It's been a while since I had an Enchanted, Inc. series update, other than that I'm working on the book 5 copyedits and the final push toward publication. So, I may as well share an additional bit of news I've been holding back. It falls into the category of "but wait, there's more!"
You see, not only did the Japanese publisher want the fifth book in the series even though the US publisher didn't, but that one did well enough that they asked for a sixth book. I wrote that one last year, and that means that not only will book 5, Much Ado About Magic, be published this summer, but so will book 6, No Quest for the Wicked. I don't have final publication dates, but the plan is to do them less than a month apart, so you won't have to wait too long after reading book 5 to see what happens next.
And, drumroll please, yesterday I accepted an offer from the Japanese publisher to do a seventh book, so there will be even more. That book only exists in a brief synopsis, so I have to write it and edit it and do all the usual stuff that leads to publication. Whether I digitally publish that one, as well, depends on how well these two books this summer sell. There is some expense in getting cover art, copyediting, formatting, etc., to publish a book, and I don't know yet if they'll earn enough to cover those expenses. It's even kind of a risk to have already done all that for book 6 without seeing how book 5 sells, but we thought that doing two books back-to-back would increase exposure. Even when you're acting as your own publisher, you still have to think like a publisher, so the books have to make a profit in order to keep doing them. It's just that my profit expectations are different from a major corporation's. I don't have to maintain a building in Manhattan or a huge staff, and I'm the only author whose books I have access to, so I'm not weighing the potential profitability of one book vs. another and choosing the one I think will make the most money, even if both books would be profitable. I just need it to earn more money than it cost to produce it.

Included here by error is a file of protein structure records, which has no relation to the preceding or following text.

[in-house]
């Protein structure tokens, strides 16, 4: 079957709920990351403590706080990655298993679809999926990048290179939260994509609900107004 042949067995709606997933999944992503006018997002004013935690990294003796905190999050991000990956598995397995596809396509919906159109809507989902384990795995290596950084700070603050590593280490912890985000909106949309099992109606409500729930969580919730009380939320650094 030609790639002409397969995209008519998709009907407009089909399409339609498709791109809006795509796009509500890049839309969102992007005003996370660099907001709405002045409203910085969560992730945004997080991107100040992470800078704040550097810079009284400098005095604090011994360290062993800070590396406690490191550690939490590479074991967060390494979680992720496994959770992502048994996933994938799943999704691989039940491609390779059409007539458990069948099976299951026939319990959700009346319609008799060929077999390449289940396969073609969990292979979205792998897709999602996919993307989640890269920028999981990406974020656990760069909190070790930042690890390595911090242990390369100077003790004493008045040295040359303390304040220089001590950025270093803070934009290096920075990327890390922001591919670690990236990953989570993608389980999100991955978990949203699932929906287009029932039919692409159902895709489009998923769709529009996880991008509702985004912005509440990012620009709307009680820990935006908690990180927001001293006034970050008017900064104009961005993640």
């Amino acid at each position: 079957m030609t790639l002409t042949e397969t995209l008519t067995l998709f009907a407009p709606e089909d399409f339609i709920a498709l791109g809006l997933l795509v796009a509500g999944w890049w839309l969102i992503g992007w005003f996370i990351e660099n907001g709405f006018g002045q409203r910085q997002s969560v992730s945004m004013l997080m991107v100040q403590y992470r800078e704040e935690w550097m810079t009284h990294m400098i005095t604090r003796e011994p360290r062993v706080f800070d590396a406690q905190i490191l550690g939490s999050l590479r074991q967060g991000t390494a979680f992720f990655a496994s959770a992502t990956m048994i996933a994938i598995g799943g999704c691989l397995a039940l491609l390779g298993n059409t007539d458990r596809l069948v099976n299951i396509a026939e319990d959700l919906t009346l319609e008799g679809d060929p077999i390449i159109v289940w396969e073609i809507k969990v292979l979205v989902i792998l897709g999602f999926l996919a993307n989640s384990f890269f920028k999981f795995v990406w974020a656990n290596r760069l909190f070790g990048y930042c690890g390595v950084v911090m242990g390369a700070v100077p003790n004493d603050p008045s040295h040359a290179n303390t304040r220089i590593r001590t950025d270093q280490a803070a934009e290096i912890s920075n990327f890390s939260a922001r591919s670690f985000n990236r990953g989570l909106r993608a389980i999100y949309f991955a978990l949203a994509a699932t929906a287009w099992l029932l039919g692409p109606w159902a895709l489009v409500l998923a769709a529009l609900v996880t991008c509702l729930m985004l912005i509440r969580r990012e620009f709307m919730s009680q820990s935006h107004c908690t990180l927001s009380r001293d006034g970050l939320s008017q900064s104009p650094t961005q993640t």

So, what happens with the seventh book comes down to readers. It will help if those who know this is coming and follow the news buy the new books on publication day (and don't worry, I'll let you know). That raises the ranking and makes them more visible to readers who might be interested but who don't follow everything I say online. And then if they buy the books within the first week, that raises the odds of making one of the e-book bestseller lists, when then raises visibility to others. I'm not hoping for Fifty Shades of Grey type numbers that will then have major publishers paying millions to publish the print editions. I'd just like a respectable enough showing that my agent can then use it in negotiating future deals with publishers for other books. And maybe to have someone at my old publisher asking questions like "Didn't we publish this series? Why didn't we publish these books?" I'll never know unless I can find a spy on the inside, but it's fun to imagine.